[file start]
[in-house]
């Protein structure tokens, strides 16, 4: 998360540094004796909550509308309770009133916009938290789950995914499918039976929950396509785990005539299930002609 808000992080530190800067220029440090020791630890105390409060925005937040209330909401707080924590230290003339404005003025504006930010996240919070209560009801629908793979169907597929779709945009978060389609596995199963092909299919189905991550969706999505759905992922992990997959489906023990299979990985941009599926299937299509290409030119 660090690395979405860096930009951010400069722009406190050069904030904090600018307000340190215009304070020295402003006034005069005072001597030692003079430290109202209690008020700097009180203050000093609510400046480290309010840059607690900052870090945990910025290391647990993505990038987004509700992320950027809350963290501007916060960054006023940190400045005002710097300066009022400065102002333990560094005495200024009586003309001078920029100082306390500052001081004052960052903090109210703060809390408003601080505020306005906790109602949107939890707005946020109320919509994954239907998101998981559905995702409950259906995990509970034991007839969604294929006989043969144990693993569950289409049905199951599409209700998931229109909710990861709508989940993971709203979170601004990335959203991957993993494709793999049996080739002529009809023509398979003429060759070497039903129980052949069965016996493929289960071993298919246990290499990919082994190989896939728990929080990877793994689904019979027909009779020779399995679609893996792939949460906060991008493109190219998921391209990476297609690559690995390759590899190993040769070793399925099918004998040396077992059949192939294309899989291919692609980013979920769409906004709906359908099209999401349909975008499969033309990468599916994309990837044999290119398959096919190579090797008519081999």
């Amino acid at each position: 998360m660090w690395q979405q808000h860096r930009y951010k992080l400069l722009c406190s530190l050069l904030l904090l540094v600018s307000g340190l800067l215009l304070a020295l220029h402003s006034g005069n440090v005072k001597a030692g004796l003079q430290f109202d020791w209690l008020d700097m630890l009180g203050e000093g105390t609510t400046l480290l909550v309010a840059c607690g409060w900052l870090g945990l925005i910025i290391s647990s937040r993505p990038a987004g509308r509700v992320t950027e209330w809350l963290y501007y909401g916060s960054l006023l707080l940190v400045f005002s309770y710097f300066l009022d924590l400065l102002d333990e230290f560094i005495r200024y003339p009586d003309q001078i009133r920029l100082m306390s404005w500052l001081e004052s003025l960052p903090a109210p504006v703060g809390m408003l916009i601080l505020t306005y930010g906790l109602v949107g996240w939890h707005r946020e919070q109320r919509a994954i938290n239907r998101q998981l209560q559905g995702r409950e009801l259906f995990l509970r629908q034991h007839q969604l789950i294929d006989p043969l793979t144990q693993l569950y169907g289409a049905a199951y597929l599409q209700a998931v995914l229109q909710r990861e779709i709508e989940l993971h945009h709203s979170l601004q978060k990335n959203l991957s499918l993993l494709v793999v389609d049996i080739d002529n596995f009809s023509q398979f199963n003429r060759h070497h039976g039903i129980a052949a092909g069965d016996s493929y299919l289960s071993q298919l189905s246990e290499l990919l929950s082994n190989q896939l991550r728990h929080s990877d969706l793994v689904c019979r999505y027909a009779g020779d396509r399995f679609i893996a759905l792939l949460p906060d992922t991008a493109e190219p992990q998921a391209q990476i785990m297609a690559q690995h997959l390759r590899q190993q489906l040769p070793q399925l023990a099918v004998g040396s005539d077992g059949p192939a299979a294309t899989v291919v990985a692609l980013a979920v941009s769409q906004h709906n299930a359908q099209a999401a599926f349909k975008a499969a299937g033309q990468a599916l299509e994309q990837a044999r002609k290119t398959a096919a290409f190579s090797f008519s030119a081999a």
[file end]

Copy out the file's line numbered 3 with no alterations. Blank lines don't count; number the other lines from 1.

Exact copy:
């Amino acid at each position: 998360m660090w690395q979405q808000h860096r930009y951010k992080l400069l722009c406190s530190l050069l904030l904090l540094v600018s307000g340190l800067l215009l304070a020295l220029h402003s006034g005069n440090v005072k001597a030692g004796l003079q430290f109202d020791w209690l008020d700097m630890l009180g203050e000093g105390t609510t400046l480290l909550v309010a840059c607690g409060w900052l870090g945990l925005i910025i290391s647990s937040r993505p990038a987004g509308r509700v992320t950027e209330w809350l963290y501007y909401g916060s960054l006023l707080l940190v400045f005002s309770y710097f300066l009022d924590l400065l102002d333990e230290f560094i005495r200024y003339p009586d003309q001078i009133r920029l100082m306390s404005w500052l001081e004052s003025l960052p903090a109210p504006v703060g809390m408003l916009i601080l505020t306005y930010g906790l109602v949107g996240w939890h707005r946020e919070q109320r919509a994954i938290n239907r998101q998981l209560q559905g995702r409950e009801l259906f995990l509970r629908q034991h007839q969604l789950i294929d006989p043969l793979t144990q693993l569950y169907g289409a049905a199951y597929l599409q209700a998931v995914l229109q909710r990861e779709i709508e989940l993971h945009h709203s979170l601004q978060k990335n959203l991957s499918l993993l494709v793999v389609d049996i080739d002529n596995f009809s023509q398979f199963n003429r060759h070497h039976g039903i129980a052949a092909g069965d016996s493929y299919l289960s071993q298919l189905s246990e290499l990919l929950s082994n190989q896939l991550r728990h929080s990877d969706l793994v689904c019979r999505y027909a009779g020779d396509r399995f679609i893996a759905l792939l949460p906060d992922t991008a493109e190219p992990q998921a391209q990476i785990m297609a690559q690995h997959l390759r590899q190993q489906l040769p070793q399925l023990a099918v004998g040396s005539d077992g059949p192939a299979a294309t899989v291919v990985a692609l980013a979920v941009s769409q906004h709906n299930a359908q099209a999401a599926f349909k975008a499969a299937g033309q990468a599916l299509e994309q990837a044999r002609k290119t398959a096919a290409f190579s090797f008519s030119a081999a």